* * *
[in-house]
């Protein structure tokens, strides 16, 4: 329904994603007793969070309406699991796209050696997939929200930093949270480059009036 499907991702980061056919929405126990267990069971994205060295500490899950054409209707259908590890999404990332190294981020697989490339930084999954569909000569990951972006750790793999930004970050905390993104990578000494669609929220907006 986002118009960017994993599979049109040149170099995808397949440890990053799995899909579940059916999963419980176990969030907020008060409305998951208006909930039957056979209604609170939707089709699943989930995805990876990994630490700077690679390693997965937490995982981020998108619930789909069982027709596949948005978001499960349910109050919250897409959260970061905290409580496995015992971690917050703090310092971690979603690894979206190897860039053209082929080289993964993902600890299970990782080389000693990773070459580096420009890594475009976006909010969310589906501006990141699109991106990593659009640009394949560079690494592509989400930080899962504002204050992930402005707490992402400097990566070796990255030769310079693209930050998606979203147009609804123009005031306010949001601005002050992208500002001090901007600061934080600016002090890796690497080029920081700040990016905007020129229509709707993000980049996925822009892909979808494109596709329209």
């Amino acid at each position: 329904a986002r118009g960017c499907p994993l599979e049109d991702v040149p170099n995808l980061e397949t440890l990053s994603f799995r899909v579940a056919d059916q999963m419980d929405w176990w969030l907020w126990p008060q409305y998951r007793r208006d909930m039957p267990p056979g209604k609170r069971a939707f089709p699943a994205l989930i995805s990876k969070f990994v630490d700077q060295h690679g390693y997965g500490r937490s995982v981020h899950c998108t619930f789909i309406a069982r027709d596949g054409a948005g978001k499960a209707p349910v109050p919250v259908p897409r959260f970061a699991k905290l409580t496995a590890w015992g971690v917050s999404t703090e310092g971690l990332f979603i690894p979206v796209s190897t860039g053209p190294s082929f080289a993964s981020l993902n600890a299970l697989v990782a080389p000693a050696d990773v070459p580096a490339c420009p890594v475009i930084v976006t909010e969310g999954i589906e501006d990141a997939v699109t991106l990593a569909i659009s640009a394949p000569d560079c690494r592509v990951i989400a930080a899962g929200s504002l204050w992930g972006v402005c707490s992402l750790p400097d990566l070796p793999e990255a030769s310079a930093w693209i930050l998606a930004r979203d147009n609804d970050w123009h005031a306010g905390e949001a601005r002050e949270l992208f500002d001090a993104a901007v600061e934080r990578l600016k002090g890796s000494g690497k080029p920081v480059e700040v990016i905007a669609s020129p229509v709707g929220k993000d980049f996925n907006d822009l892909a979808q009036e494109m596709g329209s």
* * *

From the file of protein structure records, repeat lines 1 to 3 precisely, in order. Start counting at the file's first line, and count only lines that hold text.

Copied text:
[in-house]
């Protein structure tokens, strides 16, 4: 329904994603007793969070309406699991796209050696997939929200930093949270480059009036 499907991702980061056919929405126990267990069971994205060295500490899950054409209707259908590890999404990332190294981020697989490339930084999954569909000569990951972006750790793999930004970050905390993104990578000494669609929220907006 986002118009960017994993599979049109040149170099995808397949440890990053799995899909579940059916999963419980176990969030907020008060409305998951208006909930039957056979209604609170939707089709699943989930995805990876990994630490700077690679390693997965937490995982981020998108619930789909069982027709596949948005978001499960349910109050919250897409959260970061905290409580496995015992971690917050703090310092971690979603690894979206190897860039053209082929080289993964993902600890299970990782080389000693990773070459580096420009890594475009976006909010969310589906501006990141699109991106990593659009640009394949560079690494592509989400930080899962504002204050992930402005707490992402400097990566070796990255030769310079693209930050998606979203147009609804123009005031306010949001601005002050992208500002001090901007600061934080600016002090890796690497080029920081700040990016905007020129229509709707993000980049996925822009892909979808494109596709329209």
């Amino acid at each position: 329904a986002r118009g960017c499907p994993l599979e049109d991702v040149p170099n995808l980061e397949t440890l990053s994603f799995r899909v579940a056919d059916q999963m419980d929405w176990w969030l907020w126990p008060q409305y998951r007793r208006d909930m039957p267990p056979g209604k609170r069971a939707f089709p699943a994205l989930i995805s990876k969070f990994v630490d700077q060295h690679g390693y997965g500490r937490s995982v981020h899950c998108t619930f789909i309406a069982r027709d596949g054409a948005g978001k499960a209707p349910v109050p919250v259908p897409r959260f970061a699991k905290l409580t496995a590890w015992g971690v917050s999404t703090e310092g971690l990332f979603i690894p979206v796209s190897t860039g053209p190294s082929f080289a993964s981020l993902n600890a299970l697989v990782a080389p000693a050696d990773v070459p580096a490339c420009p890594v475009i930084v976006t909010e969310g999954i589906e501006d990141a997939v699109t991106l990593a569909i659009s640009a394949p000569d560079c690494r592509v990951i989400a930080a899962g929200s504002l204050w992930g972006v402005c707490s992402l750790p400097d990566l070796p793999e990255a030769s310079a930093w693209i930050l998606a930004r979203d147009n609804d970050w123009h005031a306010g905390e949001a601005r002050e949270l992208f500002d001090a993104a901007v600061e934080r990578l600016k002090g890796s000494g690497k080029p920081v480059e700040v990016i905007a669609s020129p229509v709707g929220k993000d980049f996925n907006d822009l892909a979808q009036e494109m596709g329209s």